UV-visible absorption spectra for Ag NPs prepared from Trichoderma harzianum using silver nitrate are shown in Figure 2. The spectra recorded from the Ag NPs solution, it is seen that a blue shift in the onset of absorption is observed in this sample and showed an absorbance peak at 420 nm, which was specific for the silver nanoparticles [38].
This phenomenon of blue shift of absorption edge has been ascribed to a decrease in particle size. This results in a shift in the absorption edge to a lower wavelength region. Furthermore, nanoparticles are highly sensitive and functionally efficient because of smaller grain size and high surface to volume ratio as compared to the conventional materials in micrometer range where in case of nano-scale materials most atoms, ions and defects would be on the surface.
It is observed, from the spectra of Trichoderma viride synthesized silver nano solution, that the silver surface plasmon band occurs at 405 nm in addition to prominent band at around 260 nm [32]. Aspergillus flavus when challenged with silver nitrate solution a characteristic surface Plasmon absorption band at 420 nm was observed at 24 h that attained the maximum intensity after 72 h. After 72 h of incubation, no change in intensity at 420 nm was observed indicating complete reduction of silver ions [39]. The ultraviolet-visible spectra of Aspergillus terreus cell filtrate with AgNO3 showed a strong broad peak at 440 nm (SPR band), which indicated the presence of AgNPs [40]. Devi et al. [35] screened 75 isolates belonged to 5 Trichoderma species for Ag NBs. Their results indicated that the high Plasmon band was observed at 420 nm at every 24 h.
Previously studies reported that the antimicrobial activities of AgNPs are size-dependent, the smallest sized showed the strongest effect [41]. Therefore, we already tested the smallest size of AgNPs (4.66 mm). Table 1 shows the results of Fasiola egg hatching experiment. The table shows that eggs were hatched at a percentage of 100% in non-treated control eggs. As for the in vitro treated eggs with the drug alone the ratio was 29.4% hatched and 70.6% non-hatched. As for that treated with the drug together with the silver nano particles (biologically synthesized from Trichoderma harzianum) the ratio was 9.4% hatched and 90.6% non-hatched. Applying ANOVA test on the hatched and non-hatched data with both treatments showed that p < 0.001 (highly significant), with F value 96.257.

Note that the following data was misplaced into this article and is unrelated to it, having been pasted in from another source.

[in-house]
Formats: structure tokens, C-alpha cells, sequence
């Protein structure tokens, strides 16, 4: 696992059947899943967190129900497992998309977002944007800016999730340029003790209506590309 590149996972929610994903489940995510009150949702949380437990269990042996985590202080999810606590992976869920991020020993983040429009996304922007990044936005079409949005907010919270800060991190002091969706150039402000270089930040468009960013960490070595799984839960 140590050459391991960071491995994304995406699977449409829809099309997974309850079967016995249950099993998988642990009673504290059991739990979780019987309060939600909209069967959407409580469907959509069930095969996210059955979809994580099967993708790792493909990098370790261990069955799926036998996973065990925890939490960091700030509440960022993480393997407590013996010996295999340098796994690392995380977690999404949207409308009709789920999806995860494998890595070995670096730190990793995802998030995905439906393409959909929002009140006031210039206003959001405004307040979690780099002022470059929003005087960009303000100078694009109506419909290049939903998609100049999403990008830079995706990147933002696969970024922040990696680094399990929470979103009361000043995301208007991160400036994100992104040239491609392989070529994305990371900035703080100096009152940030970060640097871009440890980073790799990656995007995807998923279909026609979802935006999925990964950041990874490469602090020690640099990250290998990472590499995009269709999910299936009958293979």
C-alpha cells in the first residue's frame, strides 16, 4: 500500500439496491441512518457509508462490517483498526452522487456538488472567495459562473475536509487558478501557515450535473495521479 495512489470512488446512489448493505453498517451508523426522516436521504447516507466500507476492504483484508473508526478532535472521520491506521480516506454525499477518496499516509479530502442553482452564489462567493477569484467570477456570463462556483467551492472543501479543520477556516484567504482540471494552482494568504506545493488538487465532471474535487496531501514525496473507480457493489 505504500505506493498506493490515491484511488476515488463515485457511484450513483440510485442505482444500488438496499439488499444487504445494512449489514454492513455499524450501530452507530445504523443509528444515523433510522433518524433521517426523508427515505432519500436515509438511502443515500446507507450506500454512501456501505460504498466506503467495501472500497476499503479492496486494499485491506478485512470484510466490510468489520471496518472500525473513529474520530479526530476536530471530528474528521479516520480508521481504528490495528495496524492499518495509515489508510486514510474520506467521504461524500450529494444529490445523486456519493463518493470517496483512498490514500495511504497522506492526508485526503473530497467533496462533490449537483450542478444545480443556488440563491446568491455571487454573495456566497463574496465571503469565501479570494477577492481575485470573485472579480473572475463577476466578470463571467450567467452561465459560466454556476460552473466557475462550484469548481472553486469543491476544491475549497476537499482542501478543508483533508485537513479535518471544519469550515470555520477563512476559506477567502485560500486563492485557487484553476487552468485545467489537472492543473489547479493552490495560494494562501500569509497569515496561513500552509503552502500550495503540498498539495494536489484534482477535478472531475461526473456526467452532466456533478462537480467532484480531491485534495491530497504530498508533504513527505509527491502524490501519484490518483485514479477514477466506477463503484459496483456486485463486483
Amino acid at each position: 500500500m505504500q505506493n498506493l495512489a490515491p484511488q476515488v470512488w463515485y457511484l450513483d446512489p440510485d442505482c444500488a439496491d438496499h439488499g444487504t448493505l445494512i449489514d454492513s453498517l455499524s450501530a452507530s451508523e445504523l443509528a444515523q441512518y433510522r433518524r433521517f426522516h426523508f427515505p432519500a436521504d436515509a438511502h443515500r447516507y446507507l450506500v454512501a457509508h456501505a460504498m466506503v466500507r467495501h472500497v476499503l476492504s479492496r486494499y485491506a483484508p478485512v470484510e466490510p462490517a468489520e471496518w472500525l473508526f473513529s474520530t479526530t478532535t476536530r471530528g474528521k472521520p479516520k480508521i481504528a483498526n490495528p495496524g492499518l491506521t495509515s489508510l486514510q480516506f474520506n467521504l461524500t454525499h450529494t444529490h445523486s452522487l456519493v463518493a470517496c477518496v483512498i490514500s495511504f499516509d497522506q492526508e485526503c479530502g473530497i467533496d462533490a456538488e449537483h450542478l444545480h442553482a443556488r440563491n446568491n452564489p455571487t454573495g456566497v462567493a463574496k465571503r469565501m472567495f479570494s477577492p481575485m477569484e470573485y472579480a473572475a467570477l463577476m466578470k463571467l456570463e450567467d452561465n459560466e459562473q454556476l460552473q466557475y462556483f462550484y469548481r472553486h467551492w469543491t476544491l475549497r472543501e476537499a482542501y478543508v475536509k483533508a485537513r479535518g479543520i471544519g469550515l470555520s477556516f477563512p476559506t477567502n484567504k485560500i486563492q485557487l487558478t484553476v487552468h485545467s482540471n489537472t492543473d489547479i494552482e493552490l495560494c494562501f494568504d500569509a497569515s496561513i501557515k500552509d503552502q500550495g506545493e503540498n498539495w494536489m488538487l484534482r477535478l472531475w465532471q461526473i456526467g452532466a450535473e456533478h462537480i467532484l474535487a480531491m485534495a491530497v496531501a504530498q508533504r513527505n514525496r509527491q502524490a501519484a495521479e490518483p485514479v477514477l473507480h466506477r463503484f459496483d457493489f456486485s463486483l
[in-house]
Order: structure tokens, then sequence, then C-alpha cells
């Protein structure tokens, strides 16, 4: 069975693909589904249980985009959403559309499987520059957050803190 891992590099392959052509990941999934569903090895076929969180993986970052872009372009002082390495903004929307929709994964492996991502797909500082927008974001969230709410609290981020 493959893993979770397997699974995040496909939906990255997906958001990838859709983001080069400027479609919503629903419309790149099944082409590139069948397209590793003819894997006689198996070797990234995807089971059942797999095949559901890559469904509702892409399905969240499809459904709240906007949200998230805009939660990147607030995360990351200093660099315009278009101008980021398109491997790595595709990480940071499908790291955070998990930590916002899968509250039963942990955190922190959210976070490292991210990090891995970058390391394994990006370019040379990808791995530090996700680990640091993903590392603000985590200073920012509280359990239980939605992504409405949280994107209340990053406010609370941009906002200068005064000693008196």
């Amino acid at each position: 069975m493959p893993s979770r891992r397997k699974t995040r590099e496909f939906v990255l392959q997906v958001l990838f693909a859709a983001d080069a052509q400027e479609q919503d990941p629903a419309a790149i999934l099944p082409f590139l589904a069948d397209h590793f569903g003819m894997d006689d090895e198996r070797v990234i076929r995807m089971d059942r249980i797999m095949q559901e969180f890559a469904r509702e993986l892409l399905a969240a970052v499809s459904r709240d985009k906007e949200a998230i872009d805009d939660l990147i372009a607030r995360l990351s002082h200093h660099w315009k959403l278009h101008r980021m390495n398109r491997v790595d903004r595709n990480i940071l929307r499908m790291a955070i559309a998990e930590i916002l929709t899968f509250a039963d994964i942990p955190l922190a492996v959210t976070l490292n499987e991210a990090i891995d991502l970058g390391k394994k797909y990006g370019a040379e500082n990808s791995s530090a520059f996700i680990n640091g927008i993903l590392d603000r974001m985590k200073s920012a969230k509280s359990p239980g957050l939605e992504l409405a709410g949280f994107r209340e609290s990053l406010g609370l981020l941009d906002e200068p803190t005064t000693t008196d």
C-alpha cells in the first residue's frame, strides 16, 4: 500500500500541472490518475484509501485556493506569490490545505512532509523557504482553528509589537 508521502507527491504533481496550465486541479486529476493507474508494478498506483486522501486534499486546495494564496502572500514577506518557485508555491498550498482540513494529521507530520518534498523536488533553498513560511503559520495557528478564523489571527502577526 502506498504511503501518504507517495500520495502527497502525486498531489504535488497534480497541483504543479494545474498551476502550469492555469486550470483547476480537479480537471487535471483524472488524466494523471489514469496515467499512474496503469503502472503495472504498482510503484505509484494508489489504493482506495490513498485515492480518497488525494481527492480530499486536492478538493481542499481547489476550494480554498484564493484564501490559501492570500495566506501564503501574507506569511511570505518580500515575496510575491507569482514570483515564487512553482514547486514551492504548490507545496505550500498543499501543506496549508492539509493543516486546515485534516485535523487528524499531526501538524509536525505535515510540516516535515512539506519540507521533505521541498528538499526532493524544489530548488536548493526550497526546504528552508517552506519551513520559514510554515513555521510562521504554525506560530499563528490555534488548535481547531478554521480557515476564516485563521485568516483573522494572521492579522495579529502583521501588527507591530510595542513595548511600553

Egg of Fasciola is oval measuring 120 micron long and 40 micron wide. It has an operculum on its top. The egg is immature when first laid by the worm. Under electron microscope, the egg surface texture is smooth with no ornamentations (Figure 3). Electron micrographs of eggs representing the three patches are showed in Figures 35. Figure 3 shows non-treated control egg, notice the smooth texture of the egg shell and the non-distorted eggs. Figure 4 shows the egg treated with the drug alone, notice the partly distorted surface and rough texture of the egg surface. Figure 5 shows the egg treated with the drug with the silver nano particles, notice the more distorted surface and the perforations that are obviously shown on the egg surface.